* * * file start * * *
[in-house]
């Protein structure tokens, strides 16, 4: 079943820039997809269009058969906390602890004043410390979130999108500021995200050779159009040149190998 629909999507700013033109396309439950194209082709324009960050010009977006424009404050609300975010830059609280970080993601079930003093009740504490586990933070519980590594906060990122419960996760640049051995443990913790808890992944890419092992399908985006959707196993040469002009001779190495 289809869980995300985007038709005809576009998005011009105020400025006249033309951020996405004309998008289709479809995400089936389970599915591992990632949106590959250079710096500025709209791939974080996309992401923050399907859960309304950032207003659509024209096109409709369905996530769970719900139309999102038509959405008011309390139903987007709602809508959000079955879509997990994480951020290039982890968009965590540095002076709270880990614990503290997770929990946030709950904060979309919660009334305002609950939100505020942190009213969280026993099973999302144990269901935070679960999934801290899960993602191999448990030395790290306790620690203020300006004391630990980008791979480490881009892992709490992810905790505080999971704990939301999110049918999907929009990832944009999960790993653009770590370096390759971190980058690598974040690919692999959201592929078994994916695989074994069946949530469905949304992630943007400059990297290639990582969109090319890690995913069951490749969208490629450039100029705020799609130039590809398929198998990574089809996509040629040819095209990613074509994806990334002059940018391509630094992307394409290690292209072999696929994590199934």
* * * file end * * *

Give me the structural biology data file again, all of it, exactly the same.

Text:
[in-house]
């Protein structure tokens, strides 16, 4: 079943820039997809269009058969906390602890004043410390979130999108500021995200050779159009040149190998 629909999507700013033109396309439950194209082709324009960050010009977006424009404050609300975010830059609280970080993601079930003093009740504490586990933070519980590594906060990122419960996760640049051995443990913790808890992944890419092992399908985006959707196993040469002009001779190495 289809869980995300985007038709005809576009998005011009105020400025006249033309951020996405004309998008289709479809995400089936389970599915591992990632949106590959250079710096500025709209791939974080996309992401923050399907859960309304950032207003659509024209096109409709369905996530769970719900139309999102038509959405008011309390139903987007709602809508959000079955879509997990994480951020290039982890968009965590540095002076709270880990614990503290997770929990946030709950904060979309919660009334305002609950939100505020942190009213969280026993099973999302144990269901935070679960999934801290899960993602191999448990030395790290306790620690203020300006004391630990980008791979480490881009892992709490992810905790505080999971704990939301999110049918999907929009990832944009999960790993653009770590370096390759971190980058690598974040690919692999959201592929078994994916695989074994069946949530469905949304992630943007400059990297290639990582969109090319890690995913069951490749969208490629450039100029705020799609130039590809398929198998990574089809996509040629040819095209990613074509994806990334002059940018391509630094992307394409290690292209072999696929994590199934």